Artist Jeevan Rajopadhyay, 61, worked with landscapes for a long time. So long that one fine day he decided he was tired of it. There came a time when he felt that the mountains and the trees in his paintings caused disturbances in his creative renderings. With the realization that people, after all, needed change, he started experimenting with other formats of creative expression. He soon found happiness in the fact that he could break free from the limitations of predetermined shapes and boundaries of landscape paintings. I had to transfer my style from one technique to another. I never knew if the work I did was correct or not. Eventually, I presented these works in an exhibition, and the public totally loved them. I felt like I was on the right track. My longing for something new led me to the path I am in now -- the correct path, as far as I am concerned.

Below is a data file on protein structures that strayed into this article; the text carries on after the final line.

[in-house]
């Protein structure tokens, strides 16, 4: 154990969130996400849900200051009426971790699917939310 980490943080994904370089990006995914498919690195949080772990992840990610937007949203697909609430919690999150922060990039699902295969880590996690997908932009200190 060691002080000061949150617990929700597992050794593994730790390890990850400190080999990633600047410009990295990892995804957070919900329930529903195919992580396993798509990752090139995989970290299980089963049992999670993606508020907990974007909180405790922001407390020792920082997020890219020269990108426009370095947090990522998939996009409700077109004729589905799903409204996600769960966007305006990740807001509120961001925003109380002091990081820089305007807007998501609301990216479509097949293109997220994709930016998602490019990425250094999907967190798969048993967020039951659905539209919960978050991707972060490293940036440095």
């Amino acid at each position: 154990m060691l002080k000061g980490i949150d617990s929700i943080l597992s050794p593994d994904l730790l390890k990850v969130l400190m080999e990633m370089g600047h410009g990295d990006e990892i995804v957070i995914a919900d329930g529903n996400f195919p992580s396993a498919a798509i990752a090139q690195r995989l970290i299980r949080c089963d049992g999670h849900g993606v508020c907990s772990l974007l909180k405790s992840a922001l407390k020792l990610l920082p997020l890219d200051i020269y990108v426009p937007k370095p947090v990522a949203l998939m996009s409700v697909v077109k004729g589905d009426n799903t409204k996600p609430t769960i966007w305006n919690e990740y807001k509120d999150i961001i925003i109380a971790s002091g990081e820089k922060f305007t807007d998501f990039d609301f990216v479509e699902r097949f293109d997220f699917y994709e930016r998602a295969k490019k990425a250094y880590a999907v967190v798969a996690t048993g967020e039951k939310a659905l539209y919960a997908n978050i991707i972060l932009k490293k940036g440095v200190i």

In addition, MoNA provides a vibrant continuity, by exhibiting the work of newer generations, whose manifestations differ in form and content. Delving deeper into the artworks, we see a rich interplay of western styles juxta positioned in local cultural context that gives the art a character that is ‘whole Nepali’, and places Nepal on a global platform.
The Kathmandu Valley has been a center of cultural heritage for thousands of years, spanning many dynasties and ‘schools of thought’, to receive its World Heritage Inscription in 1979. To date most great works of Nepali art have been denied a wider audience, being housed in private collections or a part of limited exhibitions. MoNA breaks that restrictive barrier, presenting masterpieces, mainly produced after the mid-19th century, to a wider and all-inclusive public.
The museum encompasses documentation, conservation and preservation of the country’s artistic heritage, with the aim to both maintain and expand this identity. Thematic presentations of Nepalese art, both traditional and contemporary and sometimes both will run as temporary exhibitions throughout the year to provide a ‘living’ Museum.